7 amazing eco conscious swimwear labels

Ocean lovers and sustainability should go hand in hand. No one wants to go for a salt water dip and find more plastic than fish in the sea, yet is this (sadly) where we’re heading according to recent reports by Project Mainstream. Aside from plastic packaging lost in ‘leakage’ that finds its merry way into the ocean, the nylon and polyester used by most swimming brands are also is petroleum based.

So how can you help? Say no to packaging and buy ethical brands. Here’s 7 beautiful conscious swimwear brands you'll love:

Ambra Maddalenna Collection

Using recycled ocean plastic to create her entire range, the self-titled West Australian/Italian swimwear sweetheart Ambra Maddalena designs the most romantic bikinis and one pieces you could lay eyes on. Think Lolita circa 1950, meets Sophia Lauren in a Dolce and Gabanna campaign. Check out her current Sorrento Moon campaign here.




Based out of Tulumn, Mexico, Amara believe ethical fashion isn’t optional — it's imperitave. Their simple, luxurious pieces are crafted from regenerated Nylon and designed to mix and match and sometimes reverse to encourage doing less with more. Shop Amara here.




Queens of Athleisure, AllSisters are about bold statement cuts and a crisp black and white palette. Using high quality recycled textiles that are screened for nasty substances, their sharp, sophisticated collection is a timeless investment to your wardrobe and ideal for fitness junkies. 


FAE Swimwear

This is a brand for women that aren’t shy about a cheeky cut, because Fae Swimwear aren't shy about it either. Their one pieces are almost exclusively small on the behind, but their separates range offer more coverage on the bottom to pair with flattering tops in classic colour ways.


Mara Hoffman

A designer of all things from clothing to swimwear, Mara Hoffman offer bold block patterns on classic cuts, amidst more paired-back basics. We particularly love their cute one pieces with bow details, cut-outs and styles to suit all bodies.


Now Then

For ladies that get excited by subtle details like the addition of light mesh, or a delicate spaghetti strap, Now Then’s minimal range is a perfect mix between fashion and function. Their kini tops can be worn as a bralette and their few sporty nylon pieces are great for adventurous types.


Und Swim

Elegant and timeless, Und Swim offer a beautiful range of eco-friendly basics that are designed to flatter and fit like a glove. The specialize in a perfect fit for all bodies and swimwear that’s so comfy you might forget you’re wearing them.






Simplify your wardrobe, simplify your life: How to cull your wardrobe the right way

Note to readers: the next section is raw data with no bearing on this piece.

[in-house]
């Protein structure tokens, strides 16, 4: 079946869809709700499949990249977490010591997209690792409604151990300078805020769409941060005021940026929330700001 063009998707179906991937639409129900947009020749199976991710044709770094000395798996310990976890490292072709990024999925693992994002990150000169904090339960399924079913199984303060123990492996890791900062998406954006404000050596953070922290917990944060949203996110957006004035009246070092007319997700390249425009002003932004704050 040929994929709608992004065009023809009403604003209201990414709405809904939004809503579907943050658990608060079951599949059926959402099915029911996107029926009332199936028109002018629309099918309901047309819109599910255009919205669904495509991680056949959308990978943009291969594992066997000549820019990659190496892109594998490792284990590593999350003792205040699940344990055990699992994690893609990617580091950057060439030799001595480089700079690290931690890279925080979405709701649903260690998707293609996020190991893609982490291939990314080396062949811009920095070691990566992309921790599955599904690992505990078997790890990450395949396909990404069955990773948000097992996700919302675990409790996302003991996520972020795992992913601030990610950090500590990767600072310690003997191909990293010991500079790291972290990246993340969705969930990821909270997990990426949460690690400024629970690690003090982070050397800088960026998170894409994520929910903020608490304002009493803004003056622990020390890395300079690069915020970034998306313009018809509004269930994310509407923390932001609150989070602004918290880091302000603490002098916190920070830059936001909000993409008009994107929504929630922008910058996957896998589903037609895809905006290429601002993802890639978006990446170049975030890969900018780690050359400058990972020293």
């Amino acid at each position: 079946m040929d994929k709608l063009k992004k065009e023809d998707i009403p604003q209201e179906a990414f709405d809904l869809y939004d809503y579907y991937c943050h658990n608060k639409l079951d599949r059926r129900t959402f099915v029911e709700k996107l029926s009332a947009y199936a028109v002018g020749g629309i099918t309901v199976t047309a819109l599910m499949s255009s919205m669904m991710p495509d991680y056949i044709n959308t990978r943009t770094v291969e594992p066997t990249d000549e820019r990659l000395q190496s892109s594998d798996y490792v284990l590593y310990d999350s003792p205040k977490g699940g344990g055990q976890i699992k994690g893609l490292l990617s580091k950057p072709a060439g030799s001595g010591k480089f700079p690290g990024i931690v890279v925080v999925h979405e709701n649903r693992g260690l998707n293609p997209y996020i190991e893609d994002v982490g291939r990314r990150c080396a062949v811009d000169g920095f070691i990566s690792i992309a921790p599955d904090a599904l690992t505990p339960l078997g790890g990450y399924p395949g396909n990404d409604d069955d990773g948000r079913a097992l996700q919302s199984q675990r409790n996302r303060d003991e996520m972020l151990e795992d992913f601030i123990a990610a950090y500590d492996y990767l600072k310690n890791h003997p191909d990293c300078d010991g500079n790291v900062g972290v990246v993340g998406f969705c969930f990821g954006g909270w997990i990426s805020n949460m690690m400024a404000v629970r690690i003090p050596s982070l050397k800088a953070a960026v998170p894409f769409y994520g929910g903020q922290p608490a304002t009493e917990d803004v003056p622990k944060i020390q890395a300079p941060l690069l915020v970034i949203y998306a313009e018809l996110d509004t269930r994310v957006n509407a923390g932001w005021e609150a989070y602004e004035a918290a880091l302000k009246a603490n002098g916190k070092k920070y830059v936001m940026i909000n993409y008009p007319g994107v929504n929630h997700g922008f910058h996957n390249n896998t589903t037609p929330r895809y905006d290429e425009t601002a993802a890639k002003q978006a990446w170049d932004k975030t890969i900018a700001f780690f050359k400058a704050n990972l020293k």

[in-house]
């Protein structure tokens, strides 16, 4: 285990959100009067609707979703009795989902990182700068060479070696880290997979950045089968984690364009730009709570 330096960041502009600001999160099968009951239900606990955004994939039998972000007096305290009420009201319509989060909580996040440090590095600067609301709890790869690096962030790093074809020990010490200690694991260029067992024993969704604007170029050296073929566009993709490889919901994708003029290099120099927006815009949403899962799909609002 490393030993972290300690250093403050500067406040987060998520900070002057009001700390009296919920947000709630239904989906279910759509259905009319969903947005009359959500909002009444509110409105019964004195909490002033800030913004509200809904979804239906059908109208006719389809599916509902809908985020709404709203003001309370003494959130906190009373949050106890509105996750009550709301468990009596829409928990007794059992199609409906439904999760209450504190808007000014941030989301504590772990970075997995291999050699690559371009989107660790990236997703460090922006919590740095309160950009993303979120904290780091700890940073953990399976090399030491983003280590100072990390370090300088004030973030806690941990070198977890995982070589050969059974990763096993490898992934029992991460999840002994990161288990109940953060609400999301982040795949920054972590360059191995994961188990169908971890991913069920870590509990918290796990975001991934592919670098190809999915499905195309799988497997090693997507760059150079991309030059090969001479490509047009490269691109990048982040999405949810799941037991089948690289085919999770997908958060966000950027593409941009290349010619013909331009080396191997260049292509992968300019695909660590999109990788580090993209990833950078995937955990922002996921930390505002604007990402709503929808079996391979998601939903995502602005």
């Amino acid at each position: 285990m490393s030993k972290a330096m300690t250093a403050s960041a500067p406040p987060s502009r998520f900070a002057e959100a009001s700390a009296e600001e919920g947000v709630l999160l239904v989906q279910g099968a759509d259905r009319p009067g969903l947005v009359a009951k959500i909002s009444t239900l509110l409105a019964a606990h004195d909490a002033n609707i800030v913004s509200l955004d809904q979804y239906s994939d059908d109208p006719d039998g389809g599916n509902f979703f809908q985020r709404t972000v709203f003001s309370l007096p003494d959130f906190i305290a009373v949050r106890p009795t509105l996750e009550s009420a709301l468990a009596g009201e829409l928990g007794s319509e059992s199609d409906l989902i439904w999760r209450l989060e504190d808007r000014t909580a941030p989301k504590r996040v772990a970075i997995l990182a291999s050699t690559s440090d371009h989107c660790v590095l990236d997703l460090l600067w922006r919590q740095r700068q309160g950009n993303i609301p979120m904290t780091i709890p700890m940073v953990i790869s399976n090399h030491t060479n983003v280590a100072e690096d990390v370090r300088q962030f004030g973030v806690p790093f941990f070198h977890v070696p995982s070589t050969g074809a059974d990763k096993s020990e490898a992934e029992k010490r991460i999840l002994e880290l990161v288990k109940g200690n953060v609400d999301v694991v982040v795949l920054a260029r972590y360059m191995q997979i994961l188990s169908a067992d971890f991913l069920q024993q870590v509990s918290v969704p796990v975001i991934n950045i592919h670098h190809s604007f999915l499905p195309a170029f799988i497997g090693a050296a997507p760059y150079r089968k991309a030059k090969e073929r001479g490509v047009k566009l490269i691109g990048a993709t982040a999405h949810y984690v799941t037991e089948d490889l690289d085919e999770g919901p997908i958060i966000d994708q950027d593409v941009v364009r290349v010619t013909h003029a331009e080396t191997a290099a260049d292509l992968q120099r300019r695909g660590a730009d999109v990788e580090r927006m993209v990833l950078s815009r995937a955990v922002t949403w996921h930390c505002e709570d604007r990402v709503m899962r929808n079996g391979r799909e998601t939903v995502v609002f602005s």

A capsule wardrobe can save you time to spend on more important things in life and money to buy experiences instead of unnecessary things. 


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I didn’t expect that removing 90% of my old wardrobe-cull to be so life-changing. Getting dressed is simpler and it's an absolute no-brainer to put outfits together now. The clothes I buy are better quality, I make less dud purchases and I can pack an outfit to change into after yoga in 1-minute flat without stressing. To me, a capsule wardrobe is pure gold. 

I was inspired by something called the 80/20 rule; the idea that you wear 20% of your clothes, 80% of the time.  Here's how I did it:

Step 1 // Remove EVERYTHING from your wardrobe

Dump it all on the floor, then separate into three sections; a no, yes, and a maybe pile. Be brutal with the no pile, put in there anything you haven’t worn in months or years and anything shabby. The trick is to avoid sentimentality or overthinking. It will seem like a waste at first, but this is the most important lesson of the whole exercise; seeing your previous wasteful purchases will stop you from frivolous and unconscious shopping in the future.

Step 2 // Analyse what worked and what didn’t

Get a blank piece of paper and draw a line down the middle, label the first column ‘no pile’ and the second column ‘yes pile.’ Now, write all the commonalities of the no pile, note the brands, cuts and fabrics that tend not to work for you. I learnt that crochet things and colourful patterns never work in the long term. Do the same with the yes pile, what prints and fabrics work, for me it was neutral patterns and colours that last the test of time, as well as fabrics like linen, cotton and denim. The maybe pile can go in a box that, if it in a year’s time is forgotten, can be donated as well.

Step 3 // Figure out what you need

Recent purchase: an all-hemp wardrobe staple

Recent purchase: an all-hemp wardrobe staple

This is the most important part to avoid re-hoarding like a bowerbird. After putting the 20% yes pile back in your wardrobe, you'll probably feel lighter and less overwhelmed already, but there'll be a few blank spots in your wardrobe. Now it's time to figure out what you need to make tiny wardrobe functional. Here's how:

1. Write down your week-to-week lifestyle in percentages, For example, 60% work, 20% exercise, 19% casual bars/gigs, 1% work functions. Now you know what types of clothing you actually need and in what quantity, which means everything will get worn. 

2. Only buy good quality in future. You'll be able to afford to, since you're buying less. Things will last and you'll appreciate and look after what you do have, and you'll know what you actually need to buy if you're every out shopping again (which of course, should be a lot less).